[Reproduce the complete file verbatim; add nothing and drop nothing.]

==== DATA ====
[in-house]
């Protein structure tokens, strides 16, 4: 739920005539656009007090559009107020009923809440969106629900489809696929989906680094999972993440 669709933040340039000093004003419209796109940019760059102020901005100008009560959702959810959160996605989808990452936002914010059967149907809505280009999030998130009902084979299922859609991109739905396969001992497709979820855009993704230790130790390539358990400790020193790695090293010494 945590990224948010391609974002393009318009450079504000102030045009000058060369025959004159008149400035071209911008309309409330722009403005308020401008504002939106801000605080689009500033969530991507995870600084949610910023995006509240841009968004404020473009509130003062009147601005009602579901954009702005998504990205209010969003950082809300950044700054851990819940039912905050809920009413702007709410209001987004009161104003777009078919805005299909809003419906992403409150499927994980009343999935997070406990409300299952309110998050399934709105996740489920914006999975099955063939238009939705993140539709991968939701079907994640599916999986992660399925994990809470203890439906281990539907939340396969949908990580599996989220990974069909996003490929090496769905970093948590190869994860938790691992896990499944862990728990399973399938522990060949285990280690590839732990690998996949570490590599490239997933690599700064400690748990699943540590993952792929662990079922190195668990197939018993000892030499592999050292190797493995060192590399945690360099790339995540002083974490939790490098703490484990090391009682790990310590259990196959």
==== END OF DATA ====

[in-house]
């Protein structure tokens, strides 16, 4: 739920005539656009007090559009107020009923809440969106629900489809696929989906680094999972993440 669709933040340039000093004003419209796109940019760059102020901005100008009560959702959810959160996605989808990452936002914010059967149907809505280009999030998130009902084979299922859609991109739905396969001992497709979820855009993704230790130790390539358990400790020193790695090293010494 945590990224948010391609974002393009318009450079504000102030045009000058060369025959004159008149400035071209911008309309409330722009403005308020401008504002939106801000605080689009500033969530991507995870600084949610910023995006509240841009968004404020473009509130003062009147601005009602579901954009702005998504990205209010969003950082809300950044700054851990819940039912905050809920009413702007709410209001987004009161104003777009078919805005299909809003419906992403409150499927994980009343999935997070406990409300299952309110998050399934709105996740489920914006999975099955063939238009939705993140539709991968939701079907994640599916999986992660399925994990809470203890439906281990539907939340396969949908990580599996989220990974069909996003490929090496769905970093948590190869994860938790691992896990499944862990728990399973399938522990060949285990280690590839732990690998996949570490590599490239997933690599700064400690748990699943540590993952792929662990079922190195668990197939018993000892030499592999050292190797493995060192590399945690360099790339995540002083974490939790490098703490484990090391009682790990310590259990196959």